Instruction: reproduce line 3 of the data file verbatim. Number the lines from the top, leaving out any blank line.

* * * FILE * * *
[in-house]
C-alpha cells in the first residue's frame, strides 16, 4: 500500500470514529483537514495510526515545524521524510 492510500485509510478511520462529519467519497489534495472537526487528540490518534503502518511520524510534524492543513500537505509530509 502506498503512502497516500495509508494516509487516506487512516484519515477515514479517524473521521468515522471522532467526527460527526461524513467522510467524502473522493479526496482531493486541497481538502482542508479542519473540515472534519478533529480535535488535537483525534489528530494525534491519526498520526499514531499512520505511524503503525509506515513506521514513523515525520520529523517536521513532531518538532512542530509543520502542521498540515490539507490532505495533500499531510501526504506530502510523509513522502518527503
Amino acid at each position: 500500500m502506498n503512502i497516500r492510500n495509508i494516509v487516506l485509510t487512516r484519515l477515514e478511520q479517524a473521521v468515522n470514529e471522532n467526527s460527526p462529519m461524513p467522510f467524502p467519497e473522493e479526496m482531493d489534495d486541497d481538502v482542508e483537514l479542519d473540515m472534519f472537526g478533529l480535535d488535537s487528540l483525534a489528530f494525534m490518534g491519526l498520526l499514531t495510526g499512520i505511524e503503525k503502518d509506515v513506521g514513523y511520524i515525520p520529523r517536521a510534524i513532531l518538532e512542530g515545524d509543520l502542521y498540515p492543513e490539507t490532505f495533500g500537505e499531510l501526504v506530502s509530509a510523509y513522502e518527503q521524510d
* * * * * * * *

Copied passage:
Amino acid at each position: 500500500m502506498n503512502i497516500r492510500n495509508i494516509v487516506l485509510t487512516r484519515l477515514e478511520q479517524a473521521v468515522n470514529e471522532n467526527s460527526p462529519m461524513p467522510f467524502p467519497e473522493e479526496m482531493d489534495d486541497d481538502v482542508e483537514l479542519d473540515m472534519f472537526g478533529l480535535d488535537s487528540l483525534a489528530f494525534m490518534g491519526l498520526l499514531t495510526g499512520i505511524e503503525k503502518d509506515v513506521g514513523y511520524i515525520p520529523r517536521a510534524i513532531l518538532e512542530g515545524d509543520l502542521y498540515p492543513e490539507t490532505f495533500g500537505e499531510l501526504v506530502s509530509a510523509y513522502e518527503q521524510d